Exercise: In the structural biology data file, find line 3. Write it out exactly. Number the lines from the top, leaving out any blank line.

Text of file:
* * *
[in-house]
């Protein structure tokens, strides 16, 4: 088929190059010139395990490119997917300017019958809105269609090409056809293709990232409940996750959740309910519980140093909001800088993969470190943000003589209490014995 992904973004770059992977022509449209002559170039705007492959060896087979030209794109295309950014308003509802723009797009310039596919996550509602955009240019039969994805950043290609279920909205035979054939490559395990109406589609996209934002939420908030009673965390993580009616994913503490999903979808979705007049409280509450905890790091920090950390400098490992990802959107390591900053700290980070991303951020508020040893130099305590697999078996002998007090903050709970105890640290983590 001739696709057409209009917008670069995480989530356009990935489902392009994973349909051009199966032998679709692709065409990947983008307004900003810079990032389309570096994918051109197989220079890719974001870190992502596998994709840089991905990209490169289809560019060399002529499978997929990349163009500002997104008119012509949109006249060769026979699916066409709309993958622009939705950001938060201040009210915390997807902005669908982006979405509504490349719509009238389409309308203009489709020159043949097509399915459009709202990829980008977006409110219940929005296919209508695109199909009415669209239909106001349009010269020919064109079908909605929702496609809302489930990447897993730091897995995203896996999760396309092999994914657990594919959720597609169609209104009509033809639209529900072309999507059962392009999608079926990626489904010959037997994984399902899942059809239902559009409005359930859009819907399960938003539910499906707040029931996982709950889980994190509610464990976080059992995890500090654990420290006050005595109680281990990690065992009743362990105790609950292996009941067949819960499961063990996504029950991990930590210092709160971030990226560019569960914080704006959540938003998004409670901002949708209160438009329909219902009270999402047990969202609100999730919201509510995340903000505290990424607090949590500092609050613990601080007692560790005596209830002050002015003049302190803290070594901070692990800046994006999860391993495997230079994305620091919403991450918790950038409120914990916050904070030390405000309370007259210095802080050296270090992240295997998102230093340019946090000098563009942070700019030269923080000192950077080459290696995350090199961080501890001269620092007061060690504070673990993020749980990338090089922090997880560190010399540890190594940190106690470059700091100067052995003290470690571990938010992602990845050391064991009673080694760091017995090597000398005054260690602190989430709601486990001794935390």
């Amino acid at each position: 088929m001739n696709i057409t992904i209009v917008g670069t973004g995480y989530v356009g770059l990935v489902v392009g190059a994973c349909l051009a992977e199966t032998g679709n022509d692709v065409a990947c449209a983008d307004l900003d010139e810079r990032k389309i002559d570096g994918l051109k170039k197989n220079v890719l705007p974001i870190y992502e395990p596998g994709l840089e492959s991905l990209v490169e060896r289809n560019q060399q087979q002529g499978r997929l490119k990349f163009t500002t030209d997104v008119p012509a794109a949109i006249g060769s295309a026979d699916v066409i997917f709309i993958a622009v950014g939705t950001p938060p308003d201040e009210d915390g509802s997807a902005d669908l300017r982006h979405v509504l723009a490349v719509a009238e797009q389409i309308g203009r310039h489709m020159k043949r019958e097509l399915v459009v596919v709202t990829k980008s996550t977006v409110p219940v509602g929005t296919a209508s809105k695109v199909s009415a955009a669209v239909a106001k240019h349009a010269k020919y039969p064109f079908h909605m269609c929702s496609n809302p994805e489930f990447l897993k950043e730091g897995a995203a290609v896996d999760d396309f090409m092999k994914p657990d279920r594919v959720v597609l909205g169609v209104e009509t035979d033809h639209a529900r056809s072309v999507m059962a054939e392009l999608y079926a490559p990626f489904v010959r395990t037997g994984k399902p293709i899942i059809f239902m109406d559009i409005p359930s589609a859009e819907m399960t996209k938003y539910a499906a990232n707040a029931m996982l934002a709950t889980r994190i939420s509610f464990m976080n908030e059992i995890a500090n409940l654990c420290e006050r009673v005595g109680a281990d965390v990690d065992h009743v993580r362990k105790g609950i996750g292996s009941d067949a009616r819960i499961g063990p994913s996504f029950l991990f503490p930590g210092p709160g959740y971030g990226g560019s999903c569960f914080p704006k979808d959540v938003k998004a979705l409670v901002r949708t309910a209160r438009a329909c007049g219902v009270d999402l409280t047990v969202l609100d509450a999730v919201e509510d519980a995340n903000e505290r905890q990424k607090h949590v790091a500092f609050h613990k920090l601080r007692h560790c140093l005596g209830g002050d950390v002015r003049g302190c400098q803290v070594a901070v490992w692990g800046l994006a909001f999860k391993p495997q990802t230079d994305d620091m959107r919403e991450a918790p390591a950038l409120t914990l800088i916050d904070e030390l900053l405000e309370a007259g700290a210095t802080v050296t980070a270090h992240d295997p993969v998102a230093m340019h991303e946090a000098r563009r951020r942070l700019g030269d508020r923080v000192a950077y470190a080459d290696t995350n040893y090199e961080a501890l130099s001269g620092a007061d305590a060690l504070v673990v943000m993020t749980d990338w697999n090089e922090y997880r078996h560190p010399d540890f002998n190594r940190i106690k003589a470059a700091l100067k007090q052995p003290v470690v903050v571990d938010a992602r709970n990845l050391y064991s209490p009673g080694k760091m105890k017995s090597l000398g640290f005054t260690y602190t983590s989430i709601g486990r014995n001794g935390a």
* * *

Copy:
């Amino acid at each position: 088929m001739n696709i057409t992904i209009v917008g670069t973004g995480y989530v356009g770059l990935v489902v392009g190059a994973c349909l051009a992977e199966t032998g679709n022509d692709v065409a990947c449209a983008d307004l900003d010139e810079r990032k389309i002559d570096g994918l051109k170039k197989n220079v890719l705007p974001i870190y992502e395990p596998g994709l840089e492959s991905l990209v490169e060896r289809n560019q060399q087979q002529g499978r997929l490119k990349f163009t500002t030209d997104v008119p012509a794109a949109i006249g060769s295309a026979d699916v066409i997917f709309i993958a622009v950014g939705t950001p938060p308003d201040e009210d915390g509802s997807a902005d669908l300017r982006h979405v509504l723009a490349v719509a009238e797009q389409i309308g203009r310039h489709m020159k043949r019958e097509l399915v459009v596919v709202t990829k980008s996550t977006v409110p219940v509602g929005t296919a209508s809105k695109v199909s009415a955009a669209v239909a106001k240019h349009a010269k020919y039969p064109f079908h909605m269609c929702s496609n809302p994805e489930f990447l897993k950043e730091g897995a995203a290609v896996d999760d396309f090409m092999k994914p657990d279920r594919v959720v597609l909205g169609v209104e009509t035979d033809h639209a529900r056809s072309v999507m059962a054939e392009l999608y079926a490559p990626f489904v010959r395990t037997g994984k399902p293709i899942i059809f239902m109406d559009i409005p359930s589609a859009e819907m399960t996209k938003y539910a499906a990232n707040a029931m996982l934002a709950t889980r994190i939420s509610f464990m976080n908030e059992i995890a500090n409940l654990c420290e006050r009673v005595g109680a281990d965390v990690d065992h009743v993580r362990k105790g609950i996750g292996s009941d067949a009616r819960i499961g063990p994913s996504f029950l991990f503490p930590g210092p709160g959740y971030g990226g560019s999903c569960f914080p704006k979808d959540v938003k998004a979705l409670v901002r949708t309910a209160r438009a329909c007049g219902v009270d999402l409280t047990v969202l609100d509450a999730v919201e509510d519980a995340n903000e505290r905890q990424k607090h949590v790091a500092f609050h613990k920090l601080r007692h560790c140093l005596g209830g002050d950390v002015r003049g302190c400098q803290v070594a901070v490992w692990g800046l994006a909001f999860k391993p495997q990802t230079d994305d620091m959107r919403e991450a918790p390591a950038l409120t914990l800088i916050d904070e030390l900053l405000e309370a007259g700290a210095t802080v050296t980070a270090h992240d295997p993969v998102a230093m340019h991303e946090a000098r563009r951020r942070l700019g030269d508020r923080v000192a950077y470190a080459d290696t995350n040893y090199e961080a501890l130099s001269g620092a007061d305590a060690l504070v673990v943000m993020t749980d990338w697999n090089e922090y997880r078996h560190p010399d540890f002998n190594r940190i106690k003589a470059a700091l100067k007090q052995p003290v470690v903050v571990d938010a992602r709970n990845l050391y064991s209490p009673g080694k760091m105890k017995s090597l000398g640290f005054t260690y602190t983590s989430i709601g486990r014995n001794g935390a």